Hey there, hi there, ho there friends! I am currently down in Illinois visiting the family and eating waaaaay too much ham. (I do come from the "pork capital of the Midwest", you know.) Since I have to get back in a car for a long eight-hour drive back to the Twin Cities soon, I will have to be brief today.
Unfortunately, I have to be brief here on the last chance we will get to talk to each other before 2016 slips past us into the veil of history. Last year at this time you got a review of 2015, but I get the feeling from the interwebs that many of you out there are not so chipper about the year that we are about to leave behind.
Hopefully, you have yanked yourself away from the internet for at least a little while this holiday season. A general sense of dread and despair has settled over humanity's technological sandbox, with people claiming left and right that 2016 has been the worst year ever. It's probably a good idea for everyone to unplug from this meme for a little while. I'm definitely not saying that 2016 has been all sunshine and roses and kittens and unicorns and ice cream (and, by now, you long-time readers know that I am the last person you should go to for boundless, whimsical optimism) but there have been many, many objectively worse years for humanity.
I know, I know. You want to have a moment to revel in how shitty you feel after this election and yet another celebrity death, and here I go reminding you of the black death, the holocaust, and that year that a super volcano explosion nearly wiped out all of humanity. I just think it's important to keep a sense of perspective.
After looking back at all of this year's installments of News and Notes, I will say, though, that this has been a big year for loss and change for the Twin Cities theater community. It hasn't ended yet. Just recently, Scott Mayer announced that he would be stepping down from the Ivey Awards, and my friends over at Savage Umbrella announced that they will be closing down the company's Space in St. Paul.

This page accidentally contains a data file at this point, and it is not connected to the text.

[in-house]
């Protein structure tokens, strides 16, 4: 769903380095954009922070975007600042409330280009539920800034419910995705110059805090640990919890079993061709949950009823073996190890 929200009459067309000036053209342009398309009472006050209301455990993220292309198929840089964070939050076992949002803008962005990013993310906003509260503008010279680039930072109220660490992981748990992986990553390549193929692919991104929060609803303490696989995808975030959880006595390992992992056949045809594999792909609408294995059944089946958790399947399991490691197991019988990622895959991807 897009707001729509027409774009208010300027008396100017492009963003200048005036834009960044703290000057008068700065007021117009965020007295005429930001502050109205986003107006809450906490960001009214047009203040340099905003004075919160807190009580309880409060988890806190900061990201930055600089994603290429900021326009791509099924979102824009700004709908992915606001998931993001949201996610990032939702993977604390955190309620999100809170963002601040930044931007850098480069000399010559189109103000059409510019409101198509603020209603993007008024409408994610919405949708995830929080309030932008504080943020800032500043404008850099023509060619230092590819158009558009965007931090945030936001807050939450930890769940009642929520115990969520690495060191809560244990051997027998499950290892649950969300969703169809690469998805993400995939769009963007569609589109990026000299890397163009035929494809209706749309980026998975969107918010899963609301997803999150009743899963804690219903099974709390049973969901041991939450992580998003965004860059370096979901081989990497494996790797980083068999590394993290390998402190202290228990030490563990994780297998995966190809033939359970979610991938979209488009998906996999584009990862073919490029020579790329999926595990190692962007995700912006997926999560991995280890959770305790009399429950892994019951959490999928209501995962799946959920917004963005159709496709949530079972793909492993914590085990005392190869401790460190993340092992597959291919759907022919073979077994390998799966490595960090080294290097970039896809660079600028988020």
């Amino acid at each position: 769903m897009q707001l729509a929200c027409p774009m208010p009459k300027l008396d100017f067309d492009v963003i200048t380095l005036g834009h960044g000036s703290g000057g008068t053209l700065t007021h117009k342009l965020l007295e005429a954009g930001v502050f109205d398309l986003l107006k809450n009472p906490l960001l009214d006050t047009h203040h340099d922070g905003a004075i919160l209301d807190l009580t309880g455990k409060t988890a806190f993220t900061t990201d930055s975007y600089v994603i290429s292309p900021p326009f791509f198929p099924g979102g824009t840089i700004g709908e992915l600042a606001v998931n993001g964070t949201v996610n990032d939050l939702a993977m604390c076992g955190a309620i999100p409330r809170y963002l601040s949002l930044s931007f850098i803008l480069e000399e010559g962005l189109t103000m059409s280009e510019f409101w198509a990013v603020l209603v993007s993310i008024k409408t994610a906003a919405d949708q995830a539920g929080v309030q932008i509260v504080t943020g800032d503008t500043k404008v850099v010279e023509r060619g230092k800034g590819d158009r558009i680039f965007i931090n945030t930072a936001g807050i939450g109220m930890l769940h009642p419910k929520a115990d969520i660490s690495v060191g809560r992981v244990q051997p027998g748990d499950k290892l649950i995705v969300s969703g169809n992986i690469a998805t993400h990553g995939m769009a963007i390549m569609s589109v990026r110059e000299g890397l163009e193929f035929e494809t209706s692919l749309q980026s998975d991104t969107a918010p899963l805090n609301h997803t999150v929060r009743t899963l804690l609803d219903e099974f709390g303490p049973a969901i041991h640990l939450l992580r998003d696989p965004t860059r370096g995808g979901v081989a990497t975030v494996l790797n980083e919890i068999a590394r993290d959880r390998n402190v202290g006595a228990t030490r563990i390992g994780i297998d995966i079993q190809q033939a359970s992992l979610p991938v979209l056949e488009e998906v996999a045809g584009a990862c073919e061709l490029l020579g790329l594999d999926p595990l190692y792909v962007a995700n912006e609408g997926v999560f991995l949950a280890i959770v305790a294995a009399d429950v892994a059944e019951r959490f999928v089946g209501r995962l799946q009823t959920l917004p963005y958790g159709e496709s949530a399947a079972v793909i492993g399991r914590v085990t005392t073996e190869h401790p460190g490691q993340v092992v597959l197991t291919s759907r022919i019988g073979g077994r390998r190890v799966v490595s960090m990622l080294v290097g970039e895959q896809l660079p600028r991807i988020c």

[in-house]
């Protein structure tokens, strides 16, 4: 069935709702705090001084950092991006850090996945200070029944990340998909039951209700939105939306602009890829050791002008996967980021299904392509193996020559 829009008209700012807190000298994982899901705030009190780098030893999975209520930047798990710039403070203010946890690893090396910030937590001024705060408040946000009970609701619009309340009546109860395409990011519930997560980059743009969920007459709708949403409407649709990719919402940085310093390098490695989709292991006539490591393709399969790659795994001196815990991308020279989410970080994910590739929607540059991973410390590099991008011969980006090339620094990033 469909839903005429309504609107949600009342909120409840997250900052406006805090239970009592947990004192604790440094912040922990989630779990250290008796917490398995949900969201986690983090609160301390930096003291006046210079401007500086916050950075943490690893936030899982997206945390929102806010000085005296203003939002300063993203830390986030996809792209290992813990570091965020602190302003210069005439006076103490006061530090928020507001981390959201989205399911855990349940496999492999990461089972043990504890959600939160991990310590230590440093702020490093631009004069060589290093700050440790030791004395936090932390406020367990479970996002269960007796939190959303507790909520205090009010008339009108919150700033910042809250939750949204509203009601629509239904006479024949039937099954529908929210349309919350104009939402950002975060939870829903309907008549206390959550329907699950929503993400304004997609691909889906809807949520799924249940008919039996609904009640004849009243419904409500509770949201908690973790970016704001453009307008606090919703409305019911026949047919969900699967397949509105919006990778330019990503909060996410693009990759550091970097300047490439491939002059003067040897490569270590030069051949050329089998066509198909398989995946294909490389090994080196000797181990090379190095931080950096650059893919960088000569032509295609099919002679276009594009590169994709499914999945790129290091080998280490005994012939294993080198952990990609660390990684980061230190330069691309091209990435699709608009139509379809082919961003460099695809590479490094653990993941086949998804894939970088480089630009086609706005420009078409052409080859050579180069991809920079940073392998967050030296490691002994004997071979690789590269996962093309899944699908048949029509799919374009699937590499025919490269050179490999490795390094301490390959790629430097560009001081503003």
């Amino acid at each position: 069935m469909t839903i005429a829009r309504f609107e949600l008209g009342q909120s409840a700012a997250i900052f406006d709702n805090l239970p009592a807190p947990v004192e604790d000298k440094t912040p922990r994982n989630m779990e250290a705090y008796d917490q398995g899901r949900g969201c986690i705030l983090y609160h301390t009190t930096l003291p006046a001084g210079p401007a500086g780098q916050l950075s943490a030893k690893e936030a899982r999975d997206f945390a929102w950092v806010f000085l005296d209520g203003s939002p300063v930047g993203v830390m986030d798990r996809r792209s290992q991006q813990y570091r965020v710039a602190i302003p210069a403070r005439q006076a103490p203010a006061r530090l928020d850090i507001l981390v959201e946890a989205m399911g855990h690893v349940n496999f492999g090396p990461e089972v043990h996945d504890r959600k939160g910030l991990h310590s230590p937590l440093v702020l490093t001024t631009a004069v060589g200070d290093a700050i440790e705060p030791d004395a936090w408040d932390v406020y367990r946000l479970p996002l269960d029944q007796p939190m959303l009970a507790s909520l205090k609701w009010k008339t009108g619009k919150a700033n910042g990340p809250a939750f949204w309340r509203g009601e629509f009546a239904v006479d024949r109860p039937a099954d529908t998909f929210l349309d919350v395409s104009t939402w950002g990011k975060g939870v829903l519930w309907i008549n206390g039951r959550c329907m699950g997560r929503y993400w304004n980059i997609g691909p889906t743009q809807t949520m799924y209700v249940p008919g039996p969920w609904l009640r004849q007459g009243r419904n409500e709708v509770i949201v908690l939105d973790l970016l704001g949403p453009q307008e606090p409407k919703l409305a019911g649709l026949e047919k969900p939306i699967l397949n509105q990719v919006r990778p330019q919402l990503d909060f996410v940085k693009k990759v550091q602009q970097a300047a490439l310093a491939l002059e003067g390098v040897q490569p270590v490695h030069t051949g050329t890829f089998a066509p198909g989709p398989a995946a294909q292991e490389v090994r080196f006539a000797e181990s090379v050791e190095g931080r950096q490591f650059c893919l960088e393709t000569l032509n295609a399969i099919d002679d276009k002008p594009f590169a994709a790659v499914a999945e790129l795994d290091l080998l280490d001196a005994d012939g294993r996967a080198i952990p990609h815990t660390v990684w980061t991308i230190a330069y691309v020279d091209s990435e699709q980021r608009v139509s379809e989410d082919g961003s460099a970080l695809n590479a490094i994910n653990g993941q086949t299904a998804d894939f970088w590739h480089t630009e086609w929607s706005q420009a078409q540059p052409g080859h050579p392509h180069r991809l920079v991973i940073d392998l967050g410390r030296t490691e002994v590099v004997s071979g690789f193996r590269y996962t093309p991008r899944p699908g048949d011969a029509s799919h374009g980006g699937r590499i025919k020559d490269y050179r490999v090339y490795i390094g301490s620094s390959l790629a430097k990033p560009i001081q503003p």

It's easy to bundle up all the bad stuff that happens in one year in your mind and let that define a year for you. News and Notes for 2016 brought you tales of absolutely awful behavior behind the scenes at theaters, examinations of how the theater world is turing its collective nose up at its own audience in a time when audience numbers are shrinking, and dark hints well before the sad triumph of Trump that we're starting to just not trust democracy anymore.
But, before you disappear down a well of unending sadness, please try to do the opposite as well: bundle up all the good stuff that happened in the year and look at that, too. Savor the best-of-the-year theater lists that publications are putting out (even if your name and your show are not included there), because, as the Star Tribune has pointed out, this was actually a year of really good and really diverse shows. Looking at these lists from Graydon Royce and Rohan Preston, it seems like the Twin Cities theater community is stepping up to do the challenge of 2016 and seeking to flourish in adversity.
Actually, looking back at this year's News and Notes entries, I'm seeing a lot more optimism, hope and chances for sunshine and kittens than I would have anticipated had I just sat around munching on the received wisdom that this was just a crappy year (as I established above, I wasn't going to eat any of that; I was eating ham). This year, I actually wrote an article called "You're doing it right"; it wasn't sarcastic, and I stand by it. We all had a good time at the Fringe Festival this year. I even found it in my heart to hate the Tony Awards a little less.
See, folks? Just because you're not on top at the moment doesn't mean you're at the bottom. Yet, despite all this goodness, we will forever be saddled with this narrative of evil and badness for 2016. Why? As I pointed out way back in April:
"Americans are deeply optimistic people. I know that statement feels funny in your mouth during this current election cycle, but it's true. Americans have this innate sense that everything should be improving all the time. We're so hungry for change that when presented with anything that is a great leap toward a goal, our reaction is not to praise how far it's taken us, but to chastise it for not yet getting 100% of the way there. Our extreme optimism breeds a dislike for baby steps and compromise, because we just know it could be even better."
This wasn't a year in which we blasted off for the moon. It was a year in which we were flying blind on a rocket cycle. But we didn't crash. Not yet. There's still time to do everything. You've just got to want to do it.
So let's come back in 2017 and actually do it.